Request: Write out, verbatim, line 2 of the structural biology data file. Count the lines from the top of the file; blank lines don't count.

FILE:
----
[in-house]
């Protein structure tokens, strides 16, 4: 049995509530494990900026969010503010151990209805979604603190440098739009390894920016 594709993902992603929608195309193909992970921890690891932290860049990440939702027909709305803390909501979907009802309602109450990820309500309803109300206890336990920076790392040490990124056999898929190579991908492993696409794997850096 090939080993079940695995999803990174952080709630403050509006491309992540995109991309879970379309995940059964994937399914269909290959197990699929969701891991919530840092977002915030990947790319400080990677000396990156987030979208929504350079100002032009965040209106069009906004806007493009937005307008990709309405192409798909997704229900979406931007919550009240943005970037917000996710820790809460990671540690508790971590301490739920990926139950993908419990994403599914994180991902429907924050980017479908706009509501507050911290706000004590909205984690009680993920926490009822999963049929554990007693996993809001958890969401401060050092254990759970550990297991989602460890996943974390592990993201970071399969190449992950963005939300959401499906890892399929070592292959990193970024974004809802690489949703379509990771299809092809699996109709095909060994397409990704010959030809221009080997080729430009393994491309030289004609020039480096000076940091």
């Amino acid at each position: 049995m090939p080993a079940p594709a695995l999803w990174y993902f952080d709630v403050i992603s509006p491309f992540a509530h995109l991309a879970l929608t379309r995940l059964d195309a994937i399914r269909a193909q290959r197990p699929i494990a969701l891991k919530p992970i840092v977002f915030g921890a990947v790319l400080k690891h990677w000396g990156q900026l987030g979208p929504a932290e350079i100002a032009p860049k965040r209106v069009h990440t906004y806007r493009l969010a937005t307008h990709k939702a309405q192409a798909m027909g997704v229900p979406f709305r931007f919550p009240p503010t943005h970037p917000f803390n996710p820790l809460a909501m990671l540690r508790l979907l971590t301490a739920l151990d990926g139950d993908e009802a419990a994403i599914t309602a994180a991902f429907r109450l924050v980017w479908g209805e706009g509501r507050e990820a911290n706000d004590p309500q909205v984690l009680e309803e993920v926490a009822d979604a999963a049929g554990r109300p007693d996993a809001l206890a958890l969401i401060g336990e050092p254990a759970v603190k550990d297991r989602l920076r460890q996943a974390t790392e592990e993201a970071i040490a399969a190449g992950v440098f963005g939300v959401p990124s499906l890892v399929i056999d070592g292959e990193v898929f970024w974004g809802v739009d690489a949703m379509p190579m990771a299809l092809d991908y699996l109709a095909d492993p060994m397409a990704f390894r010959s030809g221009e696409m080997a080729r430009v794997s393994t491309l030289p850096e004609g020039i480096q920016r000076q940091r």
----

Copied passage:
């Protein structure tokens, strides 16, 4: 049995509530494990900026969010503010151990209805979604603190440098739009390894920016 594709993902992603929608195309193909992970921890690891932290860049990440939702027909709305803390909501979907009802309602109450990820309500309803109300206890336990920076790392040490990124056999898929190579991908492993696409794997850096 090939080993079940695995999803990174952080709630403050509006491309992540995109991309879970379309995940059964994937399914269909290959197990699929969701891991919530840092977002915030990947790319400080990677000396990156987030979208929504350079100002032009965040209106069009906004806007493009937005307008990709309405192409798909997704229900979406931007919550009240943005970037917000996710820790809460990671540690508790971590301490739920990926139950993908419990994403599914994180991902429907924050980017479908706009509501507050911290706000004590909205984690009680993920926490009822999963049929554990007693996993809001958890969401401060050092254990759970550990297991989602460890996943974390592990993201970071399969190449992950963005939300959401499906890892399929070592292959990193970024974004809802690489949703379509990771299809092809699996109709095909060994397409990704010959030809221009080997080729430009393994491309030289004609020039480096000076940091």